I had barely finished asking my question before Mitch Barnhart corrected me.
The occasion was the press conference last February announcing the UK athletics director's raise and contract extension.
My question, however, had to deal with the growing disgruntlement among Kentucky football fans.
Barnhart quickly objected to the word "disgruntled," saying that when he arrived, before the four straight winning seasons and the five straight bowl appearances, that's when the fans were disgruntled.
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I've got news for him: If they weren't disgruntled over the summer, they are disgruntled now.
You can tell that not just from the normal message-board griping or the radio talk-show ranting.
You hear it from the neighbor who attended football games for 40 years, until this year. You hear it from the friend who now tailgates with his buddies at Commonwealth Stadium but refuses to pass through the turnstile. You hear it from the acquaintance who stops you to voice his opinion that Kentucky football is headed back to the Bill Curry days.
In one statistical regard, that's true; Saturday night when Florida whipped the Cats 48-10, the visiting Gators rushed for the most yards (405) against a Kentucky defense since 1994. Curry was the coach in '94. Kentucky went 1-10.
Barnhart has already heard enough, apparently. On Saturday's pre-game radio show, the UK AD said he had stopped reading emails or taking phone calls from fans upset about the direction of the football program. His standard line is that those fans have short memories.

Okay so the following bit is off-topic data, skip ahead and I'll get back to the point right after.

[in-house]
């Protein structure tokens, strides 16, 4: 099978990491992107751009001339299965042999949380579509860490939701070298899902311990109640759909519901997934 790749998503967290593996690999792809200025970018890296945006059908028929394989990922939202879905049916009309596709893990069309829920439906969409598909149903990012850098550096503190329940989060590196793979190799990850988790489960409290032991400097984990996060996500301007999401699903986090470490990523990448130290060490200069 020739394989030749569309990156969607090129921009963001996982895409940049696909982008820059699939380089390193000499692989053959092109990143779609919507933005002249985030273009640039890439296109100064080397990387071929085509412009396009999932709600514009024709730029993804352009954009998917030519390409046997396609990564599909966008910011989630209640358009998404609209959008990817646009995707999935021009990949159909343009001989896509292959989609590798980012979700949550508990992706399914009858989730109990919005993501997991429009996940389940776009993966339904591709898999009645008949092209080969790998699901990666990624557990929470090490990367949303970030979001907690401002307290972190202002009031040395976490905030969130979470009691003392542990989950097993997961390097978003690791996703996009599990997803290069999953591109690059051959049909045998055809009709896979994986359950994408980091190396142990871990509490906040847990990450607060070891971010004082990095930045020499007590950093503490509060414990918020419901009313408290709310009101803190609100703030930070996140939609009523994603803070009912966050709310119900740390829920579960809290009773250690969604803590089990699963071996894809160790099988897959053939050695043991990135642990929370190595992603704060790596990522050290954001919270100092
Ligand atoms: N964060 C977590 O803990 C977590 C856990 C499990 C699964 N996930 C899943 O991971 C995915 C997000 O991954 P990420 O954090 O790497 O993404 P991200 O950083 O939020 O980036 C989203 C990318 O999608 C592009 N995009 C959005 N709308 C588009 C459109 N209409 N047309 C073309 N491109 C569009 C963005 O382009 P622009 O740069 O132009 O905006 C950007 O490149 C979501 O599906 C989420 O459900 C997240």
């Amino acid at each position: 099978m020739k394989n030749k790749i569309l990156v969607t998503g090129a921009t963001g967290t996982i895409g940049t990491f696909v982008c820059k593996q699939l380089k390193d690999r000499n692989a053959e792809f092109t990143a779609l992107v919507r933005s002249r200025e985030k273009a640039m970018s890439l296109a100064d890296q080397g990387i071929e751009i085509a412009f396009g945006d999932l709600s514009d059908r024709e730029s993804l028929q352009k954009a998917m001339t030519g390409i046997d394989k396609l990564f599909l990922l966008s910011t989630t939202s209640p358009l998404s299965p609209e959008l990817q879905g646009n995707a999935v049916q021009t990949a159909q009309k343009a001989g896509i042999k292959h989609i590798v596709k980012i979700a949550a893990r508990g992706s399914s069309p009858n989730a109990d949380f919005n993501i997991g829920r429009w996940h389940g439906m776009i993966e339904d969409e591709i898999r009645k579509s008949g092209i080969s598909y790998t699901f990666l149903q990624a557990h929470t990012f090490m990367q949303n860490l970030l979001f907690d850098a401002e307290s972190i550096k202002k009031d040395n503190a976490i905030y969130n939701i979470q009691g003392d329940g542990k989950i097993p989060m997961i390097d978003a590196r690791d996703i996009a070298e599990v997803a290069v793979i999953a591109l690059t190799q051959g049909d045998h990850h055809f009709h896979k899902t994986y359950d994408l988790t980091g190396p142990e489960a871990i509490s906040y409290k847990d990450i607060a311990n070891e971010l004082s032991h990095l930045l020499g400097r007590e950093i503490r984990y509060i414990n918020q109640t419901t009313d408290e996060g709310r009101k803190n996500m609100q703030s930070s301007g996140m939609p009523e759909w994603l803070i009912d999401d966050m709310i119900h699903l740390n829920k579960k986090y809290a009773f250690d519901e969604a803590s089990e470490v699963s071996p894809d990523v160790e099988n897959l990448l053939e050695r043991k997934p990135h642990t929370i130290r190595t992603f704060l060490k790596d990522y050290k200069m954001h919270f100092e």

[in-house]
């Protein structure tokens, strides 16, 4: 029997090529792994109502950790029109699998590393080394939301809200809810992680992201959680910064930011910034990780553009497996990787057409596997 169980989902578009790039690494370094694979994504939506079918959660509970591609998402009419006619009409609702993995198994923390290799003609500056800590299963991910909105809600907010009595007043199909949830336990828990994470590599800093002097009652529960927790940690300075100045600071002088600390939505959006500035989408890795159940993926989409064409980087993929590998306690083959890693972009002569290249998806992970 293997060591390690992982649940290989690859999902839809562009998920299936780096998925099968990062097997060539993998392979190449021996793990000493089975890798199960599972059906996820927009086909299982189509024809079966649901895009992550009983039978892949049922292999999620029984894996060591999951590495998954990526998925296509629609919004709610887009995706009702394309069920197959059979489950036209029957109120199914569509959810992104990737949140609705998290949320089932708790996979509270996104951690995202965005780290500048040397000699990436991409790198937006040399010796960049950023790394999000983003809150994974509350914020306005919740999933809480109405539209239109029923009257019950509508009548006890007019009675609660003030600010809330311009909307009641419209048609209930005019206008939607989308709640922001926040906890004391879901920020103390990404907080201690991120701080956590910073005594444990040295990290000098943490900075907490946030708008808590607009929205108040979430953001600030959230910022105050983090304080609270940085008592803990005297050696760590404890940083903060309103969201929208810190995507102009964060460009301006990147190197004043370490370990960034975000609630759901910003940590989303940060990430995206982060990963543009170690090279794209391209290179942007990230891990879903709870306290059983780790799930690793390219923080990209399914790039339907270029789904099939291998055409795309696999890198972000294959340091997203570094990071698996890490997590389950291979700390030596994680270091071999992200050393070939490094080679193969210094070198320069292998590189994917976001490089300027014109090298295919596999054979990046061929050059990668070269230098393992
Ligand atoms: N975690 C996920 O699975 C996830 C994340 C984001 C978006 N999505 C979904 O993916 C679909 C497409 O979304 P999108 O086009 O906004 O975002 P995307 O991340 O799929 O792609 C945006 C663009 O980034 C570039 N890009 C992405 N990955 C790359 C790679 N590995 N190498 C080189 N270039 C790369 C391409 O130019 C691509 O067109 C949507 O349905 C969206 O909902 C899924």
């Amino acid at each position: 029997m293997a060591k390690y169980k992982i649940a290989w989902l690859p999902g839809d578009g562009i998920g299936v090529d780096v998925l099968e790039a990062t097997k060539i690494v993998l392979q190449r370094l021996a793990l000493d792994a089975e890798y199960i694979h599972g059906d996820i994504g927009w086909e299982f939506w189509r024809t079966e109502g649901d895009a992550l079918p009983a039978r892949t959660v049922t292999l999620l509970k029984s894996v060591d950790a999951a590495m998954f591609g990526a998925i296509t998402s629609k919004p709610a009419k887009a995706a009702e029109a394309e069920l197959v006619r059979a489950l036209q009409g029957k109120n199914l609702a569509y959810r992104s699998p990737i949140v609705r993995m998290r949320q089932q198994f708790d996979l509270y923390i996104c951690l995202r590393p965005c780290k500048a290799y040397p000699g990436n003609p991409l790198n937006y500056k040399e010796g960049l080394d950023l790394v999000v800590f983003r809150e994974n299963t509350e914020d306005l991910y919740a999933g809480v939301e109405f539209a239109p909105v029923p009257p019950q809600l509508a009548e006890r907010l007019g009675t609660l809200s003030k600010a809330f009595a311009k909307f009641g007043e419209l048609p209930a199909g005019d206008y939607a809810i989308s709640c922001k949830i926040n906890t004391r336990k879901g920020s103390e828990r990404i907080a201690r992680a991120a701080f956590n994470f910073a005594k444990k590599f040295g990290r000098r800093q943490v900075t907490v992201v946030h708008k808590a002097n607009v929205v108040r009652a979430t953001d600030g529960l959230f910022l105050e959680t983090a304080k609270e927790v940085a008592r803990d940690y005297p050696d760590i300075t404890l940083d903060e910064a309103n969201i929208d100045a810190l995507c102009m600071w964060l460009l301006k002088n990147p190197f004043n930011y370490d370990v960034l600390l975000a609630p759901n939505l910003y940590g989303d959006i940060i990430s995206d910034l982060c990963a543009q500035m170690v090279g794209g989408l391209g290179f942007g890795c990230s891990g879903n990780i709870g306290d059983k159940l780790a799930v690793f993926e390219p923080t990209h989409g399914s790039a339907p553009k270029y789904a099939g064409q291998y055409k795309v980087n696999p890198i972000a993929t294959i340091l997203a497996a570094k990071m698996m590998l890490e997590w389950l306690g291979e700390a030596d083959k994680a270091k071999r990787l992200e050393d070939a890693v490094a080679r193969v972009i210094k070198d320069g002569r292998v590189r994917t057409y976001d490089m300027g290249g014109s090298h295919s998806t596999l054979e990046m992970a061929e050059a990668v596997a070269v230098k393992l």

But football isn't fixed. The five straight bowl appearances were built on the backs of a soft non-conference schedule and a plethora of post-season choices. In those five bowl years, Kentucky was 14-26 in the SEC. The Cats still haven't beaten Florida since 1986, Tennessee since 1984. The program has not produced a winning conference mark since 1977.
"This is a tough league, we know that," Joker Phillips said last week.
The UK football faithful want to know what's being done. They're questioning administrative commitment.
With the team struggling, die-hards can't help notice the brand new $7 million Wildcat Coal Lodge for basketball being built right next to the $30 million Joe Craft Center for basketball, while Mayor Jim Gray's task force decides whether the city should build a new downtown arena — for basketball.
They heard their old head coach, Rich Brooks, go on the Joe B. Hall and Denny Crum radio show recently and complain again about broken promises.
"I was there, and I was told that we were going to renovate our stadium, have a recruiting room, have club seating and do all the things that all the other schools in the SEC have," Brooks said on the show. "That didn't come. It got mired up because a new basketball arena and new baseball stadium were thrown into it, and it was just too big of a number."
Barnhart points to the new field turf for the football practice field, the new locker rooms at the stadium, the new lights in the Nutter Field House, the new meeting rooms at the Nutter Training Facility, the new video boards at the stadium.
Then again, those club seats that Brooks talks about, they need fannies, as C.M. Newton used to say. If UK can't get this season back on track, when the Cats return home to face Jacksonville State on Oct. 15, the crowd could be half the size of Saturday's announced attendance of 65,134.
That might make an athletics director disgruntled.